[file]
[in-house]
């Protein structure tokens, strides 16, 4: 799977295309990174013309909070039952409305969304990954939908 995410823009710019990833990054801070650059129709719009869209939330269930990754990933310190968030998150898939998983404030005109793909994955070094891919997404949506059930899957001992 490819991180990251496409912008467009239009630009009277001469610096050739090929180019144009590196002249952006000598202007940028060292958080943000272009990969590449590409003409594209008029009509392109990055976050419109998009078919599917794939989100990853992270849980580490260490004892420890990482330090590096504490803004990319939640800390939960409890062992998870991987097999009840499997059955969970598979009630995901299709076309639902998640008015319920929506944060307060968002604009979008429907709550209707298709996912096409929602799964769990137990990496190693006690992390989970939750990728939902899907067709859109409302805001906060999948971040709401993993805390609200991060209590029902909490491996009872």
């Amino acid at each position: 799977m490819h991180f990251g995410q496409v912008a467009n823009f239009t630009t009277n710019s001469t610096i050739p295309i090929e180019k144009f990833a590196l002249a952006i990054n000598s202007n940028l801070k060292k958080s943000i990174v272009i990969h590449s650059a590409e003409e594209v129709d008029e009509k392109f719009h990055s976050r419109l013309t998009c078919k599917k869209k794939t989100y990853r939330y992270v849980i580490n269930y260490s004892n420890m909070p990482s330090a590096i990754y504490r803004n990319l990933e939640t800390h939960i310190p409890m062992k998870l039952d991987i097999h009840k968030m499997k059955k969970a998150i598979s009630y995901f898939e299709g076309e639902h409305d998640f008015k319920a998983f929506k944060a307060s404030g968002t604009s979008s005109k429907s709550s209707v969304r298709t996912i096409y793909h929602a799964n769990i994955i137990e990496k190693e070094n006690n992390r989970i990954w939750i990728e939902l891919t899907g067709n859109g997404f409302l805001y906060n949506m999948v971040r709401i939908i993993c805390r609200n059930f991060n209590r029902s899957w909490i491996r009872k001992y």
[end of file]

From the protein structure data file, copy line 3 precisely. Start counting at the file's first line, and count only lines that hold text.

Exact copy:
């Amino acid at each position: 799977m490819h991180f990251g995410q496409v912008a467009n823009f239009t630009t009277n710019s001469t610096i050739p295309i090929e180019k144009f990833a590196l002249a952006i990054n000598s202007n940028l801070k060292k958080s943000i990174v272009i990969h590449s650059a590409e003409e594209v129709d008029e009509k392109f719009h990055s976050r419109l013309t998009c078919k599917k869209k794939t989100y990853r939330y992270v849980i580490n269930y260490s004892n420890m909070p990482s330090a590096i990754y504490r803004n990319l990933e939640t800390h939960i310190p409890m062992k998870l039952d991987i097999h009840k968030m499997k059955k969970a998150i598979s009630y995901f898939e299709g076309e639902h409305d998640f008015k319920a998983f929506k944060a307060s404030g968002t604009s979008s005109k429907s709550s209707v969304r298709t996912i096409y793909h929602a799964n769990i994955i137990e990496k190693e070094n006690n992390r989970i990954w939750i990728e939902l891919t899907g067709n859109g997404f409302l805001y906060n949506m999948v971040r709401i939908i993993c805390r609200n059930f991060n209590r029902s899957w909490i491996r009872k001992y």